The Pioneers' Zach LaValle gives his all to three sports and his fundraiser to fight breast cancer.
Never one to concede defeat, even Hill-Murray boys' hockey coach Bill Lechner knew a two-goal deficit late in a recent game at Wayzata meant his team faced long odds.
But senior forward Zach LaValle kept battling.
"He's still busting his butt in the corners and trying to make something happen," Lechner said. "It was like, 'Come on, get on my back.' We have to get two goals in 30 seconds and he's out there playing like it's overtime. That's just the way he's built and that's admirable."
LaValle, whose character puts him in the ''top percentile'' of players who Lechner has coached, has made the most of a rare five-year varsity run with one of the state's most tradition-rich programs.
Some teammates bring more flash. Others left high school early to pursue other hockey opportunities. But LaValle quietly has closed in on a milestone. His 163 career points are nine shy of breaking the program record.
In addition, LaValle quarterbacked the Pioneers to the Class 4A state football tournament the past two seasons and helped Lechner's baseball team go to state as a junior.
Giving of himself beyond sports, LaValle has organized a third annual fundraiser to help fight breast cancer. The event, to be held next Saturday, is before and during a game against Tartan. LaValle and his teammates raised more than $8,000 in each of the past two years.
While none of LaValle's family has dealt with breast cancer, he knows many friends who have not been so fortunate. That selflessness is part of what endears LaValle to Lechner.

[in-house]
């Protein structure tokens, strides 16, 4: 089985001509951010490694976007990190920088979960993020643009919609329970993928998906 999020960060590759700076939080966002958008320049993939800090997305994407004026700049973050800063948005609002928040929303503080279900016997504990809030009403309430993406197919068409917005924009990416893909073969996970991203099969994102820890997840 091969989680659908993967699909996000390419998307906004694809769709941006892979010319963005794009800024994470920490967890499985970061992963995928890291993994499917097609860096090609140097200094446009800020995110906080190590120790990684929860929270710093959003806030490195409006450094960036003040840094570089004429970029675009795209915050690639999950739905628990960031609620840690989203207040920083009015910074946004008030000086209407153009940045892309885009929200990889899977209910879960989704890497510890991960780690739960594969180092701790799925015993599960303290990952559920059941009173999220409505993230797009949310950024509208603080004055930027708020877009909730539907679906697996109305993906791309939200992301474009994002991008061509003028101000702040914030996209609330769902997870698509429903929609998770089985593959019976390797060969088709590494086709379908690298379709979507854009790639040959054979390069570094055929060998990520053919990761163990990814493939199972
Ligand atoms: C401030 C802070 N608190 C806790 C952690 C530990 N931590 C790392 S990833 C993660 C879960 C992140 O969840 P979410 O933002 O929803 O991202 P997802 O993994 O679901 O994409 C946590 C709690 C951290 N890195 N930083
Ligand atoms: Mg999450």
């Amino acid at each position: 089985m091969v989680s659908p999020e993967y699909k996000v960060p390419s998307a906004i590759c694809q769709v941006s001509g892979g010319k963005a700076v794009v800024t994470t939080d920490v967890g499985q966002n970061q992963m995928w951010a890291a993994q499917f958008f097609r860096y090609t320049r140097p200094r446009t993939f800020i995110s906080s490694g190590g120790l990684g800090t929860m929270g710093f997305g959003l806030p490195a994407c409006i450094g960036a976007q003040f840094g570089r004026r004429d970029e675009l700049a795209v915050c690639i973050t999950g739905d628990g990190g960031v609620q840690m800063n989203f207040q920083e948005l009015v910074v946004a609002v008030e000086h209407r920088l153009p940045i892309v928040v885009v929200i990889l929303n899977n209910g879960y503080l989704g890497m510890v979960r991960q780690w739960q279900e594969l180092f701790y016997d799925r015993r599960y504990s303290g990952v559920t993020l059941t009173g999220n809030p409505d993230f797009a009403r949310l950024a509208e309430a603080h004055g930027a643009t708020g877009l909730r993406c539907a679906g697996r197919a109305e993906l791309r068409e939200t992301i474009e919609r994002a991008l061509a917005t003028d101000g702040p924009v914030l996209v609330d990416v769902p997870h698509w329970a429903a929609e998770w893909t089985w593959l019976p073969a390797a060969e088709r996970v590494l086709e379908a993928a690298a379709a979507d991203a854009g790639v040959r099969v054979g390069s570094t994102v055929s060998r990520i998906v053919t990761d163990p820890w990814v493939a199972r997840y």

"It's worth the involvement and the energy we give coaching because of kids like him," Lechner said.
LaValle is a three-sport star and a two-year member of the National Honor Society. His classmates voted him the "Senior Heartthrob."
But the lack of a college hockey opportunity gnaws at him. Two Division I programs have expressed interest in LaVelle, but he remains envious of the 20 Minnesota players who have made verbal commitments.
"I wish there were more options on the table earlier," LaValle said. "I felt like I kind of missed out on that. Hopefully, I've just been overlooked a little bit."
His father, Mike, a 13-year assistant on the Augsburg men's hockey coaching staff, has encouraged his son to be more assertive in tough areas.
"He said that sometimes he sees me skating behind the net and says, 'You're not going to make plays there,'" Zach said. "He said, 'You're a big body and it's hard for guys to move you so get in front of the net.'"
LaValle is 5-10, 185 pounds.
A knee injury late in the football season hampered LaValle's start on skates. He said he now feels "95 percent" and has tallied 10 goals and 16 assists through 15 games.
Despite the injury, LaValle said he "wouldn't change anything" about his three-sport experience.
"It's so fun not being tied to one sport all the time," LaValle said. "I have so many different relationships with so many different guys around school. But college hockey has always been the dream."
David La Vaque • 612-673-7574